# [R] The elegant way to test if a number is a whole number

William Dunlap wdunlap at tibco.com
Fri Sep 9 17:10:27 CEST 2011

```Which of these functions is best really depends on
why you are interested in knowing whether a number
is integral or not.  Why are people interested in this?

I can think of a few

1) I have a C routine with the prototype
void func(int *n)
and to call it with .C() I need to make sure
the data is stored as a C 'int' [4-byte signed
integer].  The appropriate test is is.integer(n).

2) I have computed something that ought to be the
length of an output vector.  E.g.,
> n <- 7
> len <- 1/6 * n * (n+1) * (n+2)
> len
 84
> length(complex(len)) # what?!
 83
Here I wanted the test that len==trunc(len) or len==as.integer(len)
because the constructor complex(len) converts len to an integer using
truncation.

3) I am computing an integral that I know should give
an integral result for certain inputs (e.g, the gamma
function for nonnegative integral inputs) and I want to
do some sanity checks on the output.  Then all.equal(x, round(x))
or abs(x-round(x))<tolerance would be the right check.

Why are people interested in this question?

Bill Dunlap
Spotfire, TIBCO Software
wdunlap tibco.com

> -----Original Message-----
> From: r-help-bounces at r-project.org [mailto:r-help-bounces at r-project.org] On Behalf Of Martin Maechler
> Sent: Friday, September 09, 2011 1:41 AM
> To: Marc Schwartz
> Cc: r-help; Alexander Engelhardt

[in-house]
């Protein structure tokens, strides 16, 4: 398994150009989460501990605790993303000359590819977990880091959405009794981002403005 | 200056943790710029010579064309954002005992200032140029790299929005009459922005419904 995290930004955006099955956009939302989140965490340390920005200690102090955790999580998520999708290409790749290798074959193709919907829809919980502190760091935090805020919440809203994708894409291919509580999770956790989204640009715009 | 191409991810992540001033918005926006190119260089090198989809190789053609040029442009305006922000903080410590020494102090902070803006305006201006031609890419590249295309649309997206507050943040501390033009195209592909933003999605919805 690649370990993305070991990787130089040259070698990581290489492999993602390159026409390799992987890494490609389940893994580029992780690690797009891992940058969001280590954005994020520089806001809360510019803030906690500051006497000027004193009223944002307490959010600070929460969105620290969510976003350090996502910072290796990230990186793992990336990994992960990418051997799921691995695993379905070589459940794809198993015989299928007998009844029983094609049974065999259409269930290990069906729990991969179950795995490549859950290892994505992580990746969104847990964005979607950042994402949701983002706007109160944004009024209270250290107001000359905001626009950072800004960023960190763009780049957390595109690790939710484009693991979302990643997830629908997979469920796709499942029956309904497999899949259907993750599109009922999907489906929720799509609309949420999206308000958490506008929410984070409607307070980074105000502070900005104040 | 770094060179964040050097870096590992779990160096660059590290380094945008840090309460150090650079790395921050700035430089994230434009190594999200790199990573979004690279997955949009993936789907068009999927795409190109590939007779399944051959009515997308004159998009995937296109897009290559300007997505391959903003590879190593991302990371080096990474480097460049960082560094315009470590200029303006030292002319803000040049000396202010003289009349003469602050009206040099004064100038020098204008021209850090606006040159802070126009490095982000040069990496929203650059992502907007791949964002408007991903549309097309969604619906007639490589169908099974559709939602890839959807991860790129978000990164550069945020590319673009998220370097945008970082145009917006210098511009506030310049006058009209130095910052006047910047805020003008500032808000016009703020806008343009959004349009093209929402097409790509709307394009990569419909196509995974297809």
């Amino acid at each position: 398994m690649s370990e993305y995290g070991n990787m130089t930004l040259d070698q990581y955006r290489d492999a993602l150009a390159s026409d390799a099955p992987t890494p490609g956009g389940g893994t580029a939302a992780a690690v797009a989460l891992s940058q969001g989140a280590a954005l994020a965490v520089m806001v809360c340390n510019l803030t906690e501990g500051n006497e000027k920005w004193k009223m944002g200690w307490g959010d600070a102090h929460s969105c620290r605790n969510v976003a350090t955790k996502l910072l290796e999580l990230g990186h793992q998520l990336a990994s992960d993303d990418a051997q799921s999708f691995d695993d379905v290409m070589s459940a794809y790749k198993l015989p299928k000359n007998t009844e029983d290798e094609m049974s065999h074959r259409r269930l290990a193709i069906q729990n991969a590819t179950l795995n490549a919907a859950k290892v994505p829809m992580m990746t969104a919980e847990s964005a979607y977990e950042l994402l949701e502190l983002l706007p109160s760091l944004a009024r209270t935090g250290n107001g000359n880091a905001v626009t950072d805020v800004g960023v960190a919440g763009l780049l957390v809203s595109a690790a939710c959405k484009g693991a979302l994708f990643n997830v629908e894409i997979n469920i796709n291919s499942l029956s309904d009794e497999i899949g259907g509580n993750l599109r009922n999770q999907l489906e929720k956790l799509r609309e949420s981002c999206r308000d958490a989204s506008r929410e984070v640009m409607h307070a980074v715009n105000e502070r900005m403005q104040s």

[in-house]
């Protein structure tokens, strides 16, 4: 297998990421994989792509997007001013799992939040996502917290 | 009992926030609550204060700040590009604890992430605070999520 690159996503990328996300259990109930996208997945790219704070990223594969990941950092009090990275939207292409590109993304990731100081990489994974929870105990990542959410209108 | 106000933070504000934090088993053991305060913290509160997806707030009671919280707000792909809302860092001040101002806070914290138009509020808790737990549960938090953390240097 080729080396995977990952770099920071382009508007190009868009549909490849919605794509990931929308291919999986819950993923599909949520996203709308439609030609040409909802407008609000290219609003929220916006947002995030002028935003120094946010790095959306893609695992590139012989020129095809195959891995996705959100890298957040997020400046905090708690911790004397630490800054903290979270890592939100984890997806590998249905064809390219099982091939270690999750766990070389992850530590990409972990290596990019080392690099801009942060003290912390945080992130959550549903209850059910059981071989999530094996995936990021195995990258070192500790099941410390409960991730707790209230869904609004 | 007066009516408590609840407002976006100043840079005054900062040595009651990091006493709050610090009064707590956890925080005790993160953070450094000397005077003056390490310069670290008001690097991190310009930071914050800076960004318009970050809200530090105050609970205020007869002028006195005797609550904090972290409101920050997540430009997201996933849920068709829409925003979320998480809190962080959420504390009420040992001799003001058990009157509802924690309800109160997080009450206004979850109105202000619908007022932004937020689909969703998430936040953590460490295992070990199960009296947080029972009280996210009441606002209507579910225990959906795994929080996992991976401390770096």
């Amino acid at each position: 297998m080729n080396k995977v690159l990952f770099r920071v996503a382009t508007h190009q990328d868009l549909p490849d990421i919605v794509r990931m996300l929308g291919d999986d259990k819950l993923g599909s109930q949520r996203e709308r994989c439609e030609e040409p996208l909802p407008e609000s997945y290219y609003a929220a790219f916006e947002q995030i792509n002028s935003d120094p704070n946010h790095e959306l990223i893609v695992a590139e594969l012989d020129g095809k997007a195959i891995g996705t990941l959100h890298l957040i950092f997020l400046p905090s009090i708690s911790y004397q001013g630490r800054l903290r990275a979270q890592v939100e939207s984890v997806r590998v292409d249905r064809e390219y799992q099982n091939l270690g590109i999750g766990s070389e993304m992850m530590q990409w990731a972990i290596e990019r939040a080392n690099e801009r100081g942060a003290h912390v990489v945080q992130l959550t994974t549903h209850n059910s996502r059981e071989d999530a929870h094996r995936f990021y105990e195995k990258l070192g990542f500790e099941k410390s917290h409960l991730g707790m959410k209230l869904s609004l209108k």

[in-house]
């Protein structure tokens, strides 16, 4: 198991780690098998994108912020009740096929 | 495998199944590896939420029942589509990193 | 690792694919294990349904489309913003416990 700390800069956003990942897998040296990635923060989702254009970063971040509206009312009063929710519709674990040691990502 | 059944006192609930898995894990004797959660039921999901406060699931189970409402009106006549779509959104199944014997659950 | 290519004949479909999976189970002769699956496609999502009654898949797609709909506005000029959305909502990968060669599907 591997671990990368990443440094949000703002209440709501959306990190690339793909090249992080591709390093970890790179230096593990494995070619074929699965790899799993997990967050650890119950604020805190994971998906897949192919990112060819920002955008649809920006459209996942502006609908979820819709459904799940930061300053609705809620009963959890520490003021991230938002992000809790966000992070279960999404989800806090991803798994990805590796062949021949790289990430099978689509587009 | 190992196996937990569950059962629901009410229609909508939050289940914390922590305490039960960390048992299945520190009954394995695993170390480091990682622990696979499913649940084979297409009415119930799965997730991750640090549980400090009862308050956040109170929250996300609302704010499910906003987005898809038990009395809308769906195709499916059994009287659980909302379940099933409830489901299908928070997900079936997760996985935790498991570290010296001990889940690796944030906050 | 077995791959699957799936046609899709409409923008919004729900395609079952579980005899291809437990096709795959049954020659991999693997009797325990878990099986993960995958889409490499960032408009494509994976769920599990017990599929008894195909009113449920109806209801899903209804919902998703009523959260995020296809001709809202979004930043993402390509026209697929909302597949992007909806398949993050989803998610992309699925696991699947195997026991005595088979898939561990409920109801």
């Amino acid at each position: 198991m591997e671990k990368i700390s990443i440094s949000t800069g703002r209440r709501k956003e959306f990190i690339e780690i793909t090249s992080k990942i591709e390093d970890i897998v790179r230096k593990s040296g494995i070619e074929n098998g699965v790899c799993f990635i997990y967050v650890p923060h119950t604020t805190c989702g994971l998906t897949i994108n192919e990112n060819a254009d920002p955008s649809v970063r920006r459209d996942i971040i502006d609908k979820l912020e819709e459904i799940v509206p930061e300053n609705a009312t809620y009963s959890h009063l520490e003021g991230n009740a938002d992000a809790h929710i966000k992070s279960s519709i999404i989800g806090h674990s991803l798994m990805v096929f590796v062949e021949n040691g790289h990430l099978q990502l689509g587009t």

> Subject: Re: [R] The elegant way to test if a number is a whole number
... [ many lines elided ] ...
>     >>>>> is.whole <- function(x)
>     >>>>> is.numeric(x) && floor(x)==x
>     >>>>
>     >>>> Are you sure? I thought the test would have been all.equal(x,
>     >>>> round(x,0) )
>
> Yes, I was *very* sure that  the is.whole() above should be
> exactly what it was:
>
> The purpose was really different.
> There, the discussion started from the fact that
>   as.integer(1) gives FALSE in R
> and that some people where making a fuzz about the allegedly
> poor design of S and R in that regard.
>
> The purpose of the above  is.whole()
> was solely to be a
> concise  *alternative* to is.integer(),
> -- which even would work with complex numbers, as Marc
> mentioned...
> and BTW, instead of floor(), trunc(), or ceiling() or even round()
> would have been equally valid.  I had chosen floor() because  in
> mathematics, it is the most frequently used of those four functions.
>